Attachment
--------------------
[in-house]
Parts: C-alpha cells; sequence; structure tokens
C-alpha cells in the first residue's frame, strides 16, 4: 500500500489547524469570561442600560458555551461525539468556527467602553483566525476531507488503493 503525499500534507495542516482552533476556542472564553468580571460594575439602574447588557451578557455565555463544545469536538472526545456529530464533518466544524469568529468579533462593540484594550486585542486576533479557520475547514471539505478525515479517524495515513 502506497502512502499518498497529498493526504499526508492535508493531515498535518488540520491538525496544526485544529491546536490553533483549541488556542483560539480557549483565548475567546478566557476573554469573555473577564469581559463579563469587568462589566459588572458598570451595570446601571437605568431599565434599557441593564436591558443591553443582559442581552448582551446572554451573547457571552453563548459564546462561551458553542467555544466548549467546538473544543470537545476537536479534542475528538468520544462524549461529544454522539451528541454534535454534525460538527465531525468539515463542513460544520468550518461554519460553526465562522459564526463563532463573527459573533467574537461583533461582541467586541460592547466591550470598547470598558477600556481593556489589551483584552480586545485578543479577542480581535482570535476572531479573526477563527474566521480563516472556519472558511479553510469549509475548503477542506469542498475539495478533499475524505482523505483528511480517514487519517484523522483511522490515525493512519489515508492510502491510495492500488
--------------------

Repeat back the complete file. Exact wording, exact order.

[in-house]
Parts: C-alpha cells; sequence; structure tokens
C-alpha cells in the first residue's frame, strides 16, 4: 500500500489547524469570561442600560458555551461525539468556527467602553483566525476531507488503493 503525499500534507495542516482552533476556542472564553468580571460594575439602574447588557451578557455565555463544545469536538472526545456529530464533518466544524469568529468579533462593540484594550486585542486576533479557520475547514471539505478525515479517524495515513 502506497502512502499518498497529498493526504499526508492535508493531515498535518488540520491538525496544526485544529491546536490553533483549541488556542483560539480557549483565548475567546478566557476573554469573555473577564469581559463579563469587568462589566459588572458598570451595570446601571437605568431599565434599557441593564436591558443591553443582559442581552448582551446572554451573547457571552453563548459564546462561551458553542467555544466548549467546538473544543470537545476537536479534542475528538468520544462524549461529544454522539451528541454534535454534525460538527465531525468539515463542513460544520468550518461554519460553526465562522459564526463563532463573527459573533467574537461583533461582541467586541460592547466591550470598547470598558477600556481593556489589551483584552480586545485578543479577542480581535482570535476572531479573526477563527474566521480563516472556519472558511479553510469549509475548503477542506469542498475539495478533499475524505482523505483528511480517514487519517484523522483511522490515525493512519489515508492510502491510495492500488